They should as much as they can. It would be better. But you have some towns … that are very small. Not all towns will be able to do that. … But I think towns on their own are finding it’s a lot easier to do electronic files and keep it that way.
One of the things we try to do is to make pinpointed requests, so that we’re not going in and fishing (for documents) that creates a lot of work and time for a town office. … You want to give officials a chance. Even when they’re bad, be fair and rise above. We try to teach people how to make right-to-know requests and pinpoint what they’re looking for. If you do end up in court, the town can’t come back to the judge and say, “They were asking for everything.” And we try to help people understand how to make requests. Also, never say why you want (records); all it does is give you a chink in your armor. Never give a reason, just give a simple request.

What’s your organization’s position on HB 646?
There’s no way in this law to stop any unfairness about how its applied or how much can be charged. It’s a lousy bill. It will force people to not go in and find out what’s going on in town.

Right to Know New Hampshire’s next meeting is Saturday, March 21 at 9 a.m. at 8 North Main St. in Concord (in the Coalition of New Hampshire Taxpayers office). The meeting is, naturally, open to the public. For more information visit

Requesting a public record can be extremely easy or very complicated, depending on what you’re requesting. Requests for property tax records or the minutes of the latest city council meeting are, technically, public records requests and can be completed immediately. Other requests, like public employee salary information, are more complex and often take time for agencies and offices to compile. In Portsmouth, the city’s legal department processed 46 such requests in 2014, according to deputy city attorney Suzanne Woodland. How do you do it? Follow these steps:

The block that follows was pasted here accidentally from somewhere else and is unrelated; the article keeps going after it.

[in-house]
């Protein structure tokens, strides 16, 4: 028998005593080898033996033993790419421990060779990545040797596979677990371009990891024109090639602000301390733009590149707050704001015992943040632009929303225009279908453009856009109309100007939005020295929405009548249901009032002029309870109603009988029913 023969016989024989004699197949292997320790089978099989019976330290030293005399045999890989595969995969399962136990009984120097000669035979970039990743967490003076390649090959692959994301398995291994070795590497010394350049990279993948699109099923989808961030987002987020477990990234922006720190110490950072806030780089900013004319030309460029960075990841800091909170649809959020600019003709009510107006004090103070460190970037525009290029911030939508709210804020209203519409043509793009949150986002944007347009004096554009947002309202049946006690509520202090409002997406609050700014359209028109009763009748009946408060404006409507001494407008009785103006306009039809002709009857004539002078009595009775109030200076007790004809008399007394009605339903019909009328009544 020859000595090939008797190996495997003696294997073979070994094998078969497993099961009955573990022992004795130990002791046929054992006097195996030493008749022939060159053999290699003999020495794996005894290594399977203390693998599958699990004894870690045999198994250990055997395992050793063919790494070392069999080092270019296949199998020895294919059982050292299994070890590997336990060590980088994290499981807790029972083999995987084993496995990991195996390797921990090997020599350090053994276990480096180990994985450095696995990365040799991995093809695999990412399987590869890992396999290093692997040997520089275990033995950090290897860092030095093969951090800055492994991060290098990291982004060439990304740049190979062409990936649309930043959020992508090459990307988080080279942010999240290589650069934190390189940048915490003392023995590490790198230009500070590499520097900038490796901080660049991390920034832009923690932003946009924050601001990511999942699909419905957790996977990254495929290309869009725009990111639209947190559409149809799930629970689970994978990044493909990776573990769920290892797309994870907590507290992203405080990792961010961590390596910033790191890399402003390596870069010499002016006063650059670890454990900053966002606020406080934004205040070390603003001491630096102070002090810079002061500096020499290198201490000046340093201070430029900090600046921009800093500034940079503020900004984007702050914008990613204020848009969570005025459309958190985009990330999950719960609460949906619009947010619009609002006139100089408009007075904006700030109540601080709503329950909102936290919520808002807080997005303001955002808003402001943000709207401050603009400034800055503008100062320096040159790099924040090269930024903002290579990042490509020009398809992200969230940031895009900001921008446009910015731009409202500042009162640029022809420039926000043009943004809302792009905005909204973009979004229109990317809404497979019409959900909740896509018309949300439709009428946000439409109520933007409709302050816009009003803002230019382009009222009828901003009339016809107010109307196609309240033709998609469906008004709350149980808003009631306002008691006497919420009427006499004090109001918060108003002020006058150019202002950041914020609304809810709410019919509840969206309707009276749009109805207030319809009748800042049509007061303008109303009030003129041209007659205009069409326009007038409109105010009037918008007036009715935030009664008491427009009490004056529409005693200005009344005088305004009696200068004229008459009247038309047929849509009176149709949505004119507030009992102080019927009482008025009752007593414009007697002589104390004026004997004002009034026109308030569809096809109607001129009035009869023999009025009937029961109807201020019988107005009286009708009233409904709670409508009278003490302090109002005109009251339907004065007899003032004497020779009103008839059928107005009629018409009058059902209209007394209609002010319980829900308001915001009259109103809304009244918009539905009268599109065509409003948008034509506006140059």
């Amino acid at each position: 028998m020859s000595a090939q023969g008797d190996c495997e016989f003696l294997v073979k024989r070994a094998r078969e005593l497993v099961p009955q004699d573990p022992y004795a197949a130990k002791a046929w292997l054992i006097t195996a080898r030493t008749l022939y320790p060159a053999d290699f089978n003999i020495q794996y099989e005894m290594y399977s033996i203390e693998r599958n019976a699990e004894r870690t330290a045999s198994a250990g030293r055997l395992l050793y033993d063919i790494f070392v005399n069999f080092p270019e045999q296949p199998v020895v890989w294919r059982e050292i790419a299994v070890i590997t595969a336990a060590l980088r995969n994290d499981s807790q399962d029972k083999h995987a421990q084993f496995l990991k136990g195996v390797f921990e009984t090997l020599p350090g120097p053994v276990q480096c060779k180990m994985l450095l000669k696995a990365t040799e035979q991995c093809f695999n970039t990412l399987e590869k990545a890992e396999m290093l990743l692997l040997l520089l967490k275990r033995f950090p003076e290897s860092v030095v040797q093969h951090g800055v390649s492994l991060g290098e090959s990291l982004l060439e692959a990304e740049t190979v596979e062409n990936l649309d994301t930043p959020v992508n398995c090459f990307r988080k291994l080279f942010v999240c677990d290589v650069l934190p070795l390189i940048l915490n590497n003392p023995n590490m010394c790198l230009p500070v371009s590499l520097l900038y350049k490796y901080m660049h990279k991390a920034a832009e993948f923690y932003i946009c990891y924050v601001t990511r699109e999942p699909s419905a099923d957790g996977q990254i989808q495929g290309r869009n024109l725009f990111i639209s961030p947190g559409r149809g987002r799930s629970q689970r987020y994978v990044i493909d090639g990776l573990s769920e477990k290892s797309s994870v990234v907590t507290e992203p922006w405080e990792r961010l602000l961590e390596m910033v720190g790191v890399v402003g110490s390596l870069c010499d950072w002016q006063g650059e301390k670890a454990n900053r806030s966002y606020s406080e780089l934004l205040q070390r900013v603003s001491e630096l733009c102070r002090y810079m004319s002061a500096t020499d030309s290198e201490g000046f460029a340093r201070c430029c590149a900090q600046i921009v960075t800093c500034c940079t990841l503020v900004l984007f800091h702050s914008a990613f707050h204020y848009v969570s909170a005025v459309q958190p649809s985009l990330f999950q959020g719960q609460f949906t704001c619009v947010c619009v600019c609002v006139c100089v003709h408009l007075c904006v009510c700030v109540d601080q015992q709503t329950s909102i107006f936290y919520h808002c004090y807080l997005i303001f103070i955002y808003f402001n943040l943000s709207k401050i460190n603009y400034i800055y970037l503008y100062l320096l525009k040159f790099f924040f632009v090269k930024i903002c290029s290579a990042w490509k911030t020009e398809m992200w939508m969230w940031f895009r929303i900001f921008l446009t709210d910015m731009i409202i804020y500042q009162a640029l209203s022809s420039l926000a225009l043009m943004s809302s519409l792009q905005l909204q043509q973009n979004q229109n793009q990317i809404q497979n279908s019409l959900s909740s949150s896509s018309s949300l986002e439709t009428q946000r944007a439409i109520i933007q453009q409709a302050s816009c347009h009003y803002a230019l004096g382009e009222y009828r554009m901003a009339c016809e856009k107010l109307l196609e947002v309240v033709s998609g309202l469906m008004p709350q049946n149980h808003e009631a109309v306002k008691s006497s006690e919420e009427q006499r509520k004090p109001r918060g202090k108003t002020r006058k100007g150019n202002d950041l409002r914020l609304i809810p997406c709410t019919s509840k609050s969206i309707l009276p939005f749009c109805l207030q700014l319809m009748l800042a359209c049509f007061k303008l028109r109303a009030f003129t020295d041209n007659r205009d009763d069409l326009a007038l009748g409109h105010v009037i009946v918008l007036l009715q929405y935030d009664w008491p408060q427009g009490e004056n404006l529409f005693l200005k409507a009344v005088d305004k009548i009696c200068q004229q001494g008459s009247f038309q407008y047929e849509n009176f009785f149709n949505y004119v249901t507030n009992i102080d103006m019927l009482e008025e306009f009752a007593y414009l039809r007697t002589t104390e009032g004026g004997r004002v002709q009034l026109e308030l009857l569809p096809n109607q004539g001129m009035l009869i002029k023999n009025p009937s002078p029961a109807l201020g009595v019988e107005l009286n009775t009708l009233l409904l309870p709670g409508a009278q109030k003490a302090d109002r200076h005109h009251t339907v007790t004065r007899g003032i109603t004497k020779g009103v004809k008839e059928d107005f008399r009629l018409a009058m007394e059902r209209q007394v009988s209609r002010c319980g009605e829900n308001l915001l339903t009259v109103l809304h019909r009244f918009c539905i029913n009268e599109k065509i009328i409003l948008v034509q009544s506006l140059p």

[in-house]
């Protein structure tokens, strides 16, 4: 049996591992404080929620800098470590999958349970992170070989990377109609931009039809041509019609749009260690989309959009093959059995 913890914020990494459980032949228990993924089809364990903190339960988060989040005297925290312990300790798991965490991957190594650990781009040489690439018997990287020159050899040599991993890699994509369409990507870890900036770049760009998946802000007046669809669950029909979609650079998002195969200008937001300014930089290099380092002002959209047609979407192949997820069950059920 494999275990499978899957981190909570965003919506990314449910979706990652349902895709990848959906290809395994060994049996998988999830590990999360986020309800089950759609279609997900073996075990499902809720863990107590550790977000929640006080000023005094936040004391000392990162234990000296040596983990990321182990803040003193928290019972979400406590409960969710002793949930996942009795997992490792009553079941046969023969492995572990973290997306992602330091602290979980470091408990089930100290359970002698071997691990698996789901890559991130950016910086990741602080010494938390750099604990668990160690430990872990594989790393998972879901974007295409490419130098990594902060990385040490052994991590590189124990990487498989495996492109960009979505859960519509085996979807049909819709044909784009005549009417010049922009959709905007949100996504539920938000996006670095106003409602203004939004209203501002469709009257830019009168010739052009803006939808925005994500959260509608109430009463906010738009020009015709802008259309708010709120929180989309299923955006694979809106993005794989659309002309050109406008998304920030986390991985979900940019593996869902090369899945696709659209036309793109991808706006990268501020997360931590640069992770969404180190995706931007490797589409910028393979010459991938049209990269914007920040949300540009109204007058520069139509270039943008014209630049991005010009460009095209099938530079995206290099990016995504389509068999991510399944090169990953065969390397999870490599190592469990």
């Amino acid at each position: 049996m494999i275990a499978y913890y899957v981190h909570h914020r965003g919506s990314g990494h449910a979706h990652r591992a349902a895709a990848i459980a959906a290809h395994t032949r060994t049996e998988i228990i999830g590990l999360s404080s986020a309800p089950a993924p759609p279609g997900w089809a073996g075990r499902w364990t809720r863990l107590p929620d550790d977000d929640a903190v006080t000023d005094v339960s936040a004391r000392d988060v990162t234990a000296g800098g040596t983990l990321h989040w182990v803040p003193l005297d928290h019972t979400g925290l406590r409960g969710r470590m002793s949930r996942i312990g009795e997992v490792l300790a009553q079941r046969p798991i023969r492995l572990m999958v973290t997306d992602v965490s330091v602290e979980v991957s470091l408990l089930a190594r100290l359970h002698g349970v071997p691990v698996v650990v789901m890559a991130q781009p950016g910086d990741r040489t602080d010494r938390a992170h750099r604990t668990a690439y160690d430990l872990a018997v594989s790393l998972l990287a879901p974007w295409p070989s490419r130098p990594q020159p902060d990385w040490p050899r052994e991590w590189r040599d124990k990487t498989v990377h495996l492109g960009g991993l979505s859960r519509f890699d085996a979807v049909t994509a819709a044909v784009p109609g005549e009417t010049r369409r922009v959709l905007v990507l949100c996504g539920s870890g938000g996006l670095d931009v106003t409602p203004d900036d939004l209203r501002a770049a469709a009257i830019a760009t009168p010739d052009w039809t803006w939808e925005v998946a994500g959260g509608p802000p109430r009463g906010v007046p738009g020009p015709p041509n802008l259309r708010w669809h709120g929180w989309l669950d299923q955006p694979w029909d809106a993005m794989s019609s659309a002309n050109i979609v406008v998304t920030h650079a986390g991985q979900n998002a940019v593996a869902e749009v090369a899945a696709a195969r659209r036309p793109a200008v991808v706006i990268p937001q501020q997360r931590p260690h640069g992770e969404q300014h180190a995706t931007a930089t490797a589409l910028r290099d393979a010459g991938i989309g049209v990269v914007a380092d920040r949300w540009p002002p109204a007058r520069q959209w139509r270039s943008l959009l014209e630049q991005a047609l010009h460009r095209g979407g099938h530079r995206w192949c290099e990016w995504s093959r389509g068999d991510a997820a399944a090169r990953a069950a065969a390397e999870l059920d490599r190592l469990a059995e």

Decide what you want. Make your request as specific as possible and decide in which format you want the records (electronic, paper copies, or simply accessing them).

Identify who has the records (the specific office, department, or agency that keeps them), get the contact information for the record holder, and, if necessary, obtain and fill out a record request form.

If there is no form, make your request in writing. (Sample letters can be found at Describe the records clearly and identify what you’re looking for. If you want copies, ask for an estimate of costs and adjust your request based on the cost estimates. Agencies often charge per page for copies of docum